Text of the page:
Professor Roger Rideout, chairman of the London South Industrial Tribunal sitting at Croydon, gave a preliminary ruling that the applicant, the Reverend Dr Alex Coker, was entitled to pursue a claim against the Church of England in which he seeks compensation for unfair dismissal and reinstatement.
Dr Coker, who was ordained in 1986, was initially taken on as assistant curate at St Luke's in Croydon on the understanding he would remain there until he secured some independent appointment. But at the end of the three- year training period, after differences arose between him and his vicar, he was dismissed. He was then given a six-month temporary appointment at St Philips, Cheam Common, following which he was taken off the Southwark pay-roll. He claimed he was unfairly dismissed. But the Church argued that the tribunal had no jurisdiction to hear the complaint.
Joseph Hage (Free Representation Unit) for the applicant; Sitinder Gill (Winckworth & Pemberton) for the respondent.
PROFESSOR RIDEOUT said a distinction had sometimes been drawn in this context between an office holder and an employee, but Barthorpe v Exeter Diocesan Board of Finance  ICR 900 supported the view that being an office holder did not preclude an individual from being an employee too.
In President of the Methodist Conference v Parfitt  ICR 176 it was held that, because of the spiritual nature of the relationship between a minister and the Methodist Church, the arrangements in relation to his stationing throughout his ministry and the spiritual discipline which the church was entitled to exercise over him were non-contractual. But it was difficult to see why the spiritual nature of the work should preclude the existence of a contract of employment. The Church of England exercised a very high degree of organisational control. A church which chose to organise itself along secular forms should not be precluded from the secular regulation afforded by contract.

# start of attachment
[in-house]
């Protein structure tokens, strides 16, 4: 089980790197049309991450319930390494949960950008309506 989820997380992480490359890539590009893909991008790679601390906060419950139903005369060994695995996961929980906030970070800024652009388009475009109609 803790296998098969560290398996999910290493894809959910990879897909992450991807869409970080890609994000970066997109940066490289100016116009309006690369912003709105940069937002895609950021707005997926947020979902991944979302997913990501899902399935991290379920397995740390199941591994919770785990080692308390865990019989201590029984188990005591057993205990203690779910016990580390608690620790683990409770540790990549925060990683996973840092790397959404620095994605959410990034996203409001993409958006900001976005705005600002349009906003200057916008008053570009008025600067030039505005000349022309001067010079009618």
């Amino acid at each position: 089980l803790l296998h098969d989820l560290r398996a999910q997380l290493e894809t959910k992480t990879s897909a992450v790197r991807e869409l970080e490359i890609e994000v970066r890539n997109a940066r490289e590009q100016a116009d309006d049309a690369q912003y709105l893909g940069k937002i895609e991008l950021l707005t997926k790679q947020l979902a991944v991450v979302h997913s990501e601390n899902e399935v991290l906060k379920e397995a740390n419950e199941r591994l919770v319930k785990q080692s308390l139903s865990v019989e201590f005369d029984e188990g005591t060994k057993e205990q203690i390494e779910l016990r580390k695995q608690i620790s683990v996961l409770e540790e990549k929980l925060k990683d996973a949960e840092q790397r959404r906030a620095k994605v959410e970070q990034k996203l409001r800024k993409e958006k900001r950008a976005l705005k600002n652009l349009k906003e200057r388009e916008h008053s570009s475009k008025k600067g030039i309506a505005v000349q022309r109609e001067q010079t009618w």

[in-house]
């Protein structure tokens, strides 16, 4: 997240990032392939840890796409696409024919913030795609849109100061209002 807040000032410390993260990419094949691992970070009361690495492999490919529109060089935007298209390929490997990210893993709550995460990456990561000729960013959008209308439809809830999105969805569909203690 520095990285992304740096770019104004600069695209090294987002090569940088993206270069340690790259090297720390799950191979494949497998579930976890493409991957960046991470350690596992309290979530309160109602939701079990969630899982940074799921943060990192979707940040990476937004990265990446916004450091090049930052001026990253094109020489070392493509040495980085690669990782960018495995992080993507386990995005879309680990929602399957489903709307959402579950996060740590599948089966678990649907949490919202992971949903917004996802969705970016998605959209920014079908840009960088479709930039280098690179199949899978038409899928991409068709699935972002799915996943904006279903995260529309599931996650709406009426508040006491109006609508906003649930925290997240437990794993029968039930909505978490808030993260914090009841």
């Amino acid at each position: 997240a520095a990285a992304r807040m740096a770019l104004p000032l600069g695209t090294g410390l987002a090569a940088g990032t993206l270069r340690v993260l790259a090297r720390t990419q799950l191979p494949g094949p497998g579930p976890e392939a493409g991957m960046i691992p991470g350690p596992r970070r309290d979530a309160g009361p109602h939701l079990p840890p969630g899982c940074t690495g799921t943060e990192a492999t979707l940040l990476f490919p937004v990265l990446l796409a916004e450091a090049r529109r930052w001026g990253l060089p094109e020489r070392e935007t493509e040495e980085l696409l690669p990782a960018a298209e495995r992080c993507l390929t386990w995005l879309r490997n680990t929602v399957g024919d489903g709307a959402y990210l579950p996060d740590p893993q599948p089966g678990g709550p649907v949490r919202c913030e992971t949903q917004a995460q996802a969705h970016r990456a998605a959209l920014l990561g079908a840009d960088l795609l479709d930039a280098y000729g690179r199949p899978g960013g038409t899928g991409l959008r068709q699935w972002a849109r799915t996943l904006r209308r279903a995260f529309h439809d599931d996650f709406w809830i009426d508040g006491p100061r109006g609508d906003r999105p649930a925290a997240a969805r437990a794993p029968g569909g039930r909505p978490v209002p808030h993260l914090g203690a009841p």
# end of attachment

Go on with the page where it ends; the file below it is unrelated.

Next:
In Davies v Presbyterian Church  ICR 280, Lord Templeman said it was possible for a man employed as a servant, or as an independent contractor, to carry out duties which were exclusively spiritual. Other modern authorities also favoured the view that spiritual duties could be the subject of a contract of service.
There seemed no reason why this should not be so. Contract could produce the organisational situation in which the spiritual duties were performed.
It might be said that no contract was possible, or at least intended, because the minister of religion owed his primary duties to God, rather than to his church. That was, of course, true. But individual churches produced their own rules, procedures, forms of service and articles of faith. If a minister within that church chose to serve his God outside those rules and articles, he would not be permitted to remain a minister in that church. It followed that he owed duties to his church which it was hoped would be identical to those he owed his God. There was no reason why the relationship with his church should not be regulated by a contractual agreement to adhere to the rules and procedures and faith of that church.
There was, therefore, no necessary barrier to the existence of a contractually enforceable relationship, and in the absence of evidence to the contrary, such an agreement should be assumed to exist. A high proportion of the normal factual consequences of employment were present in the relationship of a curate with his diocese, including a high degree of control by the vicar on behalf of the diocese.
It followed that the tribunal had jurisdiction to hear the complaint.
Paul Magrath, Barrister.Reuse content